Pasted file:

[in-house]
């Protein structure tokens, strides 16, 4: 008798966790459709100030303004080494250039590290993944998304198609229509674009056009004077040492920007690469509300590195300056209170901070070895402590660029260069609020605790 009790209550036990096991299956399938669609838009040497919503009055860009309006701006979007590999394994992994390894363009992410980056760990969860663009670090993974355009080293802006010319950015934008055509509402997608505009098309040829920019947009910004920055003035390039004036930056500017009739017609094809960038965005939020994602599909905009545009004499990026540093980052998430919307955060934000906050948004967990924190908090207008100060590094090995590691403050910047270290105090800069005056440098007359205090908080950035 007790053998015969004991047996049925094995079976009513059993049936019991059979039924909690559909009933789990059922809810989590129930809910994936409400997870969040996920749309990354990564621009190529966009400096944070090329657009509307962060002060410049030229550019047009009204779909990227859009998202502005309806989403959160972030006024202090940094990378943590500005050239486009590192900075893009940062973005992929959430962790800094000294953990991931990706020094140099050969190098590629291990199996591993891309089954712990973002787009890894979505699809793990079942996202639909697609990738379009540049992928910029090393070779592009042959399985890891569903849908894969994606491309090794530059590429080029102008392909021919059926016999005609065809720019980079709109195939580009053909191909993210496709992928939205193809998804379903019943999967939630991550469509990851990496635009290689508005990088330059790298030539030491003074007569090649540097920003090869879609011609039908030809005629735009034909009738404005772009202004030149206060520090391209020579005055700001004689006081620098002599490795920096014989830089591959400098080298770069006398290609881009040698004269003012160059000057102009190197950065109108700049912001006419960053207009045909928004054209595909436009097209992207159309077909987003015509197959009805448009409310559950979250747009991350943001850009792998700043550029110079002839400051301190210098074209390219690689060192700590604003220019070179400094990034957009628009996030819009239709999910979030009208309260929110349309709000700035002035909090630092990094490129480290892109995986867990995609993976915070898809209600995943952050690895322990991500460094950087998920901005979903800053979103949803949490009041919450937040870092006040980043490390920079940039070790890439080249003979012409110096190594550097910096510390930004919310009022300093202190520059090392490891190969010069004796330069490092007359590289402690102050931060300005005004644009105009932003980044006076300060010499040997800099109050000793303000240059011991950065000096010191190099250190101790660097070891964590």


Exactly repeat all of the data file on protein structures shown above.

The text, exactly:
[in-house]
């Protein structure tokens, strides 16, 4: 008798966790459709100030303004080494250039590290993944998304198609229509674009056009004077040492920007690469509300590195300056209170901070070895402590660029260069609020605790 009790209550036990096991299956399938669609838009040497919503009055860009309006701006979007590999394994992994390894363009992410980056760990969860663009670090993974355009080293802006010319950015934008055509509402997608505009098309040829920019947009910004920055003035390039004036930056500017009739017609094809960038965005939020994602599909905009545009004499990026540093980052998430919307955060934000906050948004967990924190908090207008100060590094090995590691403050910047270290105090800069005056440098007359205090908080950035 007790053998015969004991047996049925094995079976009513059993049936019991059979039924909690559909009933789990059922809810989590129930809910994936409400997870969040996920749309990354990564621009190529966009400096944070090329657009509307962060002060410049030229550019047009009204779909990227859009998202502005309806989403959160972030006024202090940094990378943590500005050239486009590192900075893009940062973005992929959430962790800094000294953990991931990706020094140099050969190098590629291990199996591993891309089954712990973002787009890894979505699809793990079942996202639909697609990738379009540049992928910029090393070779592009042959399985890891569903849908894969994606491309090794530059590429080029102008392909021919059926016999005609065809720019980079709109195939580009053909191909993210496709992928939205193809998804379903019943999967939630991550469509990851990496635009290689508005990088330059790298030539030491003074007569090649540097920003090869879609011609039908030809005629735009034909009738404005772009202004030149206060520090391209020579005055700001004689006081620098002599490795920096014989830089591959400098080298770069006398290609881009040698004269003012160059000057102009190197950065109108700049912001006419960053207009045909928004054209595909436009097209992207159309077909987003015509197959009805448009409310559950979250747009991350943001850009792998700043550029110079002839400051301190210098074209390219690689060192700590604003220019070179400094990034957009628009996030819009239709999910979030009208309260929110349309709000700035002035909090630092990094490129480290892109995986867990995609993976915070898809209600995943952050690895322990991500460094950087998920901005979903800053979103949803949490009041919450937040870092006040980043490390920079940039070790890439080249003979012409110096190594550097910096510390930004919310009022300093202190520059090392490891190969010069004796330069490092007359590289402690102050931060300005005004644009105009932003980044006076300060010499040997800099109050000793303000240059011991950065000096010191190099250190101790660097070891964590």